Educate for the future

Consumers are increasingly making more sustainable food choices – now educators need to follow suit and teach for the future.

If there is any shred of comfort arising from this pandemic, it has shown us that the transition to regenerative practices in our food production is possible.

In the last 15 years we have seen the rise of small, diverse farm businesses with innovative schemes such as box-delivery, producer hubs and community supported agriculture schemes.

Many of these innovators have succeeded by sheer determination but so many have struggled.

If we are going to speed up the transition to more regenerative practices, we need to reflect this in our agricultural education.

Small, sustainable businesses are crucial for supporting local communities providing a bedrock for the whole industry and supporting our national food security.

In 2017, I carried out extensive research and consultation, on behalf of Schumacher College in Devon, of the current educational offer for regenerative food and farming in the UK.

Most courses tend to focus on conventional practice (large scale, chemical, specialised and mechanically intensive) and markets (supermarkets, global commodity markets).

Sustainable practices are barely mentioned on standard courses. Selling your produce through supermarkets is no longer the primary option and can lead young farmers into a challenging and fragile marketplace, away from the agro-ecological transition.

I found many new entrants to sustainable food and farming are non-agriculture graduates and career changers drawn to the lifestyle, culture and ethics of the movement.

They had been forced to rely on short courses or personal study to prepare them for their new career. Small mixed farming is a highly knowledgeable and skilled profession, and business skills are key to success, especially when looking to access local markets in innovative ways.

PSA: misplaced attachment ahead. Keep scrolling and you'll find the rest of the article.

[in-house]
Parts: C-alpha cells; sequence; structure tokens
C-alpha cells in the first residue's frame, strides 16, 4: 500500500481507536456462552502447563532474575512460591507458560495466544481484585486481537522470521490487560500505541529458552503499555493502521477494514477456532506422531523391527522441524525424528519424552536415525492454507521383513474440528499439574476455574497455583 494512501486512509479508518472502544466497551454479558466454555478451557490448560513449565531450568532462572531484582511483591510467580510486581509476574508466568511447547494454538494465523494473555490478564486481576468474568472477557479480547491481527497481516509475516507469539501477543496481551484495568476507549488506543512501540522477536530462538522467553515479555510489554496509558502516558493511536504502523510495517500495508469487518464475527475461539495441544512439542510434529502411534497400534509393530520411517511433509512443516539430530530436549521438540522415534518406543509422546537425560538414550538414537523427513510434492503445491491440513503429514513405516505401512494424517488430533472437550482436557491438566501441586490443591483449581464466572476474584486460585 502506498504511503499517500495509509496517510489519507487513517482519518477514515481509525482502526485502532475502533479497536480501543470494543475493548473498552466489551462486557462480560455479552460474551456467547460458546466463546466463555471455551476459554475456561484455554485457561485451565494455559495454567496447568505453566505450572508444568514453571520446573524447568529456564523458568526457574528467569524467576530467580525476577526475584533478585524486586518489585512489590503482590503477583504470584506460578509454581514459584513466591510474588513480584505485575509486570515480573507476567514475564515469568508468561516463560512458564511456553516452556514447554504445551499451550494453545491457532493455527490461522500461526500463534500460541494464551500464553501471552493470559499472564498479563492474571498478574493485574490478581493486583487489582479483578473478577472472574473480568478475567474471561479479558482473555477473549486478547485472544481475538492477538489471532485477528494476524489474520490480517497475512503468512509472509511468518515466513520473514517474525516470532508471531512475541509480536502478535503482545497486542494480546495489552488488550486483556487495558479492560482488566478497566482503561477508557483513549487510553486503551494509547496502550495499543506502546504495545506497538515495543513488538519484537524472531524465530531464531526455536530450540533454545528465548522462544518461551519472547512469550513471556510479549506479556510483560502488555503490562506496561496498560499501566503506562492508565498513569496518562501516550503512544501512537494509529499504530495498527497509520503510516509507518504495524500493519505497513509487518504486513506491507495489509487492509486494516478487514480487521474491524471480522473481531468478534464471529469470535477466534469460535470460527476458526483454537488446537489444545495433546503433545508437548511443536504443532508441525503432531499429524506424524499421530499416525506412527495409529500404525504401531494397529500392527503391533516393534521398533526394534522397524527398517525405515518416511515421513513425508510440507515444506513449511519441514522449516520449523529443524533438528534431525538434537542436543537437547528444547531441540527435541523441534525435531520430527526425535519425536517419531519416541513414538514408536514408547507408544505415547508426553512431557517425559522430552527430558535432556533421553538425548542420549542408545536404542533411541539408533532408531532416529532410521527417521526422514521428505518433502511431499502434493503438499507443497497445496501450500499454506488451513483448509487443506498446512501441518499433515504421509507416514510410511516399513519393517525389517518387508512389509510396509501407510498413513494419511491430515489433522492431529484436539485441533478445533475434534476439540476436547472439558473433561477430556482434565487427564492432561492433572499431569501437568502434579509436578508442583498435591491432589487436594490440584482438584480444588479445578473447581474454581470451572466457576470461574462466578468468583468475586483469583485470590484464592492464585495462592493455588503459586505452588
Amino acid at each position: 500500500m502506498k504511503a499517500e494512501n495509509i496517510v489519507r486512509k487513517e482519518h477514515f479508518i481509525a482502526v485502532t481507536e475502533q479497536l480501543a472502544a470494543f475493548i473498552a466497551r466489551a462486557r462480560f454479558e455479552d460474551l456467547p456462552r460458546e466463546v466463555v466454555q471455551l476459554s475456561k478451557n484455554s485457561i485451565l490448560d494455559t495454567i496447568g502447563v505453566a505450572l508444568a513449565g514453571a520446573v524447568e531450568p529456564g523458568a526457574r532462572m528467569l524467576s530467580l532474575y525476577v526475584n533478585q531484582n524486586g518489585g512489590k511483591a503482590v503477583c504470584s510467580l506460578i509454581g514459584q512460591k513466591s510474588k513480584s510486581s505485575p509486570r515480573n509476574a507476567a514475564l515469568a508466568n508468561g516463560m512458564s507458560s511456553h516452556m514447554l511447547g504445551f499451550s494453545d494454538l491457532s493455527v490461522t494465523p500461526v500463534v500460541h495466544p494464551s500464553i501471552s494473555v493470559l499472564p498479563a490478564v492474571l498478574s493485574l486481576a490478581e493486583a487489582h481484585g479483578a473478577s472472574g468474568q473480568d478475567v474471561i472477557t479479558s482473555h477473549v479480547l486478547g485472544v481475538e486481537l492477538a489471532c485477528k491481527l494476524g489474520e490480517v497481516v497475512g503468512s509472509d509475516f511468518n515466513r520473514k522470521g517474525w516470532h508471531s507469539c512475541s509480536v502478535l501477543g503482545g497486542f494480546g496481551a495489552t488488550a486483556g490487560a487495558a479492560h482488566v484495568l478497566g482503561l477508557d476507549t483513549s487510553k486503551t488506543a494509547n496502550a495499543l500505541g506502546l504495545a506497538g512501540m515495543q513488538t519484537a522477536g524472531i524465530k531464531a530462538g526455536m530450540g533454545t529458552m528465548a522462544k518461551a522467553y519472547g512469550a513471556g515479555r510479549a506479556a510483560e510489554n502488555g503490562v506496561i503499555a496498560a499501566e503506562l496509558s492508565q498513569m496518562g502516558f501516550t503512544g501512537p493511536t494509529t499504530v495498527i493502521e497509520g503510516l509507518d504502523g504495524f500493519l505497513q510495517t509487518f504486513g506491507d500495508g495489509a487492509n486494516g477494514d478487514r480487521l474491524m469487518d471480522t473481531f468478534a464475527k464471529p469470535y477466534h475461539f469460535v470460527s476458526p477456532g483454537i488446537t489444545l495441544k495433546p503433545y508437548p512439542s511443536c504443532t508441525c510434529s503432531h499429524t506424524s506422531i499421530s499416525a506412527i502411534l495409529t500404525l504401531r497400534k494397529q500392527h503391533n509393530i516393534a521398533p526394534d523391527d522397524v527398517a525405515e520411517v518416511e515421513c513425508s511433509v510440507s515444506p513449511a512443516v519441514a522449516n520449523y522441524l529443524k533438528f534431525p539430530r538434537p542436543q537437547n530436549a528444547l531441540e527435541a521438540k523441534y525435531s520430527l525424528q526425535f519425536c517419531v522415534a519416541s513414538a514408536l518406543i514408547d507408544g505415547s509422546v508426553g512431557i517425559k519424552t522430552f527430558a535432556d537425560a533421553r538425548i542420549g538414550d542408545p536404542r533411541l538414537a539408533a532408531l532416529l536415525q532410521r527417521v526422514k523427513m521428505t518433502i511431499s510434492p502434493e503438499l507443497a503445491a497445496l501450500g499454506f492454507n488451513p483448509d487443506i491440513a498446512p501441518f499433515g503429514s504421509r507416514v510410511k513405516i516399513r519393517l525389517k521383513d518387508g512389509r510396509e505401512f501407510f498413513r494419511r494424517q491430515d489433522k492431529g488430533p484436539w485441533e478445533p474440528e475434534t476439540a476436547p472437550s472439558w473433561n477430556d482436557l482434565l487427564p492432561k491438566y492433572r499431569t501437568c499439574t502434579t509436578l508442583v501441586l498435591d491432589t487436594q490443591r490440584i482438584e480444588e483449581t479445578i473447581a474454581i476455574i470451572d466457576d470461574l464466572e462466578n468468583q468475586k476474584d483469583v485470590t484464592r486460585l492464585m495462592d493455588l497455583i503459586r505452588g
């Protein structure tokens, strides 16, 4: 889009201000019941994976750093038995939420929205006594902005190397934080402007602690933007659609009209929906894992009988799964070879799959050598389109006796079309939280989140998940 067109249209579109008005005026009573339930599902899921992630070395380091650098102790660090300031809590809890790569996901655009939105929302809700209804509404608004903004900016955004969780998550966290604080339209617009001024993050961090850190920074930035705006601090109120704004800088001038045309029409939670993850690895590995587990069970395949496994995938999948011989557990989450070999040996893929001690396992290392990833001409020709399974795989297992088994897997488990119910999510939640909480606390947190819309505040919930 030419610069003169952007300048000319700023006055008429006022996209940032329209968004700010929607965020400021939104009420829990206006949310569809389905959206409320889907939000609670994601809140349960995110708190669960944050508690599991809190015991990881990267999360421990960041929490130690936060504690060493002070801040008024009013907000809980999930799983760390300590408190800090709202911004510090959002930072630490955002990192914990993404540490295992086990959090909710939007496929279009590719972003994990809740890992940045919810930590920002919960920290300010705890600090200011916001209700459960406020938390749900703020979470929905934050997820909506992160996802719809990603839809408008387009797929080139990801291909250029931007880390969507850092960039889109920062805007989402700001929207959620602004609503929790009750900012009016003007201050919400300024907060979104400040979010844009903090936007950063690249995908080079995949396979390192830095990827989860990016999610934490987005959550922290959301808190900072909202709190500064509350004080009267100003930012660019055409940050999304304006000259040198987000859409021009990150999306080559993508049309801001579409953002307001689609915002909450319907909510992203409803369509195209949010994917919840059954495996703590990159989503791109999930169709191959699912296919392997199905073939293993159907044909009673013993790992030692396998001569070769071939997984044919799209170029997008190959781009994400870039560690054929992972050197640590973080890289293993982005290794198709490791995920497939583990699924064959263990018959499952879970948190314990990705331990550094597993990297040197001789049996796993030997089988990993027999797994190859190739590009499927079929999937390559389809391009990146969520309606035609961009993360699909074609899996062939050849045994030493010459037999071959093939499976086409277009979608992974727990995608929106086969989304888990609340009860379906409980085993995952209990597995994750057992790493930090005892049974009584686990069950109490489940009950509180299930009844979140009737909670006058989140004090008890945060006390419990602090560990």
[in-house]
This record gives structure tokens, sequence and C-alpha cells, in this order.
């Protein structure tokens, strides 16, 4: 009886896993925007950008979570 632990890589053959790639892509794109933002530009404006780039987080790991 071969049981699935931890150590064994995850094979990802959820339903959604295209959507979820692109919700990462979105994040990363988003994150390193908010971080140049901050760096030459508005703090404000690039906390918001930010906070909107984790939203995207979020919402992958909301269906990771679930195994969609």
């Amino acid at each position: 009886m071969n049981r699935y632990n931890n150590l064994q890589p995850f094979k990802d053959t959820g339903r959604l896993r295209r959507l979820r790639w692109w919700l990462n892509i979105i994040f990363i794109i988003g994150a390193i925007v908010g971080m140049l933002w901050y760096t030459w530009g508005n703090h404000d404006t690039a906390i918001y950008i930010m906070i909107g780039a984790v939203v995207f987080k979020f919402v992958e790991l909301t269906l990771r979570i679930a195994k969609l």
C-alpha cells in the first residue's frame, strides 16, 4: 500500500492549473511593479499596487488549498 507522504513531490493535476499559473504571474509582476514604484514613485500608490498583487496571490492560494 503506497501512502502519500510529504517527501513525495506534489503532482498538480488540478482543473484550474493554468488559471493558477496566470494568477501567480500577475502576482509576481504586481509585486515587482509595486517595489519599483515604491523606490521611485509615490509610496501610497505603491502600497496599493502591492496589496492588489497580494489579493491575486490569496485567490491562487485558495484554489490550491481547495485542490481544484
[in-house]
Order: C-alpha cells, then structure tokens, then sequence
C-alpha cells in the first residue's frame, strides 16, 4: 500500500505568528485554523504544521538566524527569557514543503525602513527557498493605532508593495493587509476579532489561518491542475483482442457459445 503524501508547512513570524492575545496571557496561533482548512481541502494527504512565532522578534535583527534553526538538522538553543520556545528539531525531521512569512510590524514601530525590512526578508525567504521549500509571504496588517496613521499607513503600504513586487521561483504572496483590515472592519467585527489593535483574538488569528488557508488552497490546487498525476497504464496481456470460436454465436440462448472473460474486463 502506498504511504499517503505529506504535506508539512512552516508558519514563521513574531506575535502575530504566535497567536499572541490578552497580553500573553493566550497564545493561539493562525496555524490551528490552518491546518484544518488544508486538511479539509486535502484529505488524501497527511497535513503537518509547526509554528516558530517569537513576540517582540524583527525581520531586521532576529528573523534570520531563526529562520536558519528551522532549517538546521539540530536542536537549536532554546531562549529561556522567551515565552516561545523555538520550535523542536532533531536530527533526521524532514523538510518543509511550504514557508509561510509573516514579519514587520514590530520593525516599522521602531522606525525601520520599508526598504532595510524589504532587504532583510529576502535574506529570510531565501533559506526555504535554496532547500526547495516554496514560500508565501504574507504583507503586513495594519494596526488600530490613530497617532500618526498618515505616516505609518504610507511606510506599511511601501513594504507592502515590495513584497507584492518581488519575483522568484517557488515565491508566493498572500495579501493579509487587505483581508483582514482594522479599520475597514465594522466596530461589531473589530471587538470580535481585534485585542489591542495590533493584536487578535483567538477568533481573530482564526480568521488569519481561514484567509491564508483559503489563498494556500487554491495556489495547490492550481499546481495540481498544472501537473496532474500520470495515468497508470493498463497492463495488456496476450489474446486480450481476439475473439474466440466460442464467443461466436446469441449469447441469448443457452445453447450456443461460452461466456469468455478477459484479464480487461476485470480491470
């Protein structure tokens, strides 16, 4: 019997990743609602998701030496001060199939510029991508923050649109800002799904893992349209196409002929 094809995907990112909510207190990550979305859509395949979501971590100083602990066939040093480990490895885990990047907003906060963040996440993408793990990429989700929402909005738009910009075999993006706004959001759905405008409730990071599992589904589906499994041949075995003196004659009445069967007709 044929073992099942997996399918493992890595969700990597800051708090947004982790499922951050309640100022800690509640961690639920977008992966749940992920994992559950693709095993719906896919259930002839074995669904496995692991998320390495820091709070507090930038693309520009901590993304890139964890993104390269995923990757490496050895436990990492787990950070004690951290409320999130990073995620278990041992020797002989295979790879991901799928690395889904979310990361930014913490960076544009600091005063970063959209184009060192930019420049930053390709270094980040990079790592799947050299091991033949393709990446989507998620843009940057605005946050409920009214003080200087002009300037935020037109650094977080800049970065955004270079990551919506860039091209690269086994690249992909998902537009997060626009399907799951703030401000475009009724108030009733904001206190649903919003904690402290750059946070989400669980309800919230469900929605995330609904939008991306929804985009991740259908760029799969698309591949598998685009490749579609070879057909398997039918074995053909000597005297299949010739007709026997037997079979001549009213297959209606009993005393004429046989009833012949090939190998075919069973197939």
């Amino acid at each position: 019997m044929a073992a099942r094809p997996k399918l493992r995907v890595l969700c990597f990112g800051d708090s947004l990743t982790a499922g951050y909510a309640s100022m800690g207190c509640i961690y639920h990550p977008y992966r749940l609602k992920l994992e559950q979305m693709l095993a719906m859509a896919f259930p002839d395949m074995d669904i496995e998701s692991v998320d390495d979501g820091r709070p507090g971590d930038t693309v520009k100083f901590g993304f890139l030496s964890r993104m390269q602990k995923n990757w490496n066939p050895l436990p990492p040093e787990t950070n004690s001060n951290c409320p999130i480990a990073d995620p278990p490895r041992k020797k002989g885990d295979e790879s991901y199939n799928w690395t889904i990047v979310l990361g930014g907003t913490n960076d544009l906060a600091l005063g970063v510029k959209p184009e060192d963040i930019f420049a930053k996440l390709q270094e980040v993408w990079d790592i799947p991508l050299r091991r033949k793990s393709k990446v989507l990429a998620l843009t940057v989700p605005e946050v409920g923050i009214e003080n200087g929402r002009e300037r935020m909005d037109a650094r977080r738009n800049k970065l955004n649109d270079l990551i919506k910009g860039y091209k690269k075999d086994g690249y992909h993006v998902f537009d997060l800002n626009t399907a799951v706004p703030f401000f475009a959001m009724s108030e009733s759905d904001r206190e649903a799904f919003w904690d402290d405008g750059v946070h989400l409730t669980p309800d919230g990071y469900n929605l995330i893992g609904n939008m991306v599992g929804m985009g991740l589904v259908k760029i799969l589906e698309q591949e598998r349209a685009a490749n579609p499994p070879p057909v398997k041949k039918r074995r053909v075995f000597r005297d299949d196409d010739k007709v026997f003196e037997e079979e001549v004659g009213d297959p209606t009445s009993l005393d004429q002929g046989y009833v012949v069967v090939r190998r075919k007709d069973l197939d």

While many had gained practical skills through volunteering, working on farms or taking short courses, they struggled to gain the skills required to set up and run a small farming enterprise.

Many cited this as their biggest challenge and some as a reason for failure.

At Schumacher College we have launched the UK’s first undergraduate degree in Sustainable Food and Farming – dedicated to training up a new generation of agro-ecological farmers and ethical food entrepreneurs.

As part of a new learning strategy, Dartington Trust is increasing its focus on food sustainability on the 1,200 estate. Students will see the gate-to-plate pathway, gaining experience in a variety of agriculture settings and food businesses, learning from pioneers and seeing the food they have grown being served to student and visitors.

But time is of the essence. Last year the Food Farming and Countryside Commission created a 10-year transition plan and France has set a target of just five years to change.

The choices we make in the next ten years will determine the future health of our landscape, the biosphere, our economies and the food security of our family and our communities and thousands like them around the globe.

A network of small mixed farms using regenerative methods and serving local communities is the seed of agricultural transition and now is it’s time to grow; the small guys are the big picture.

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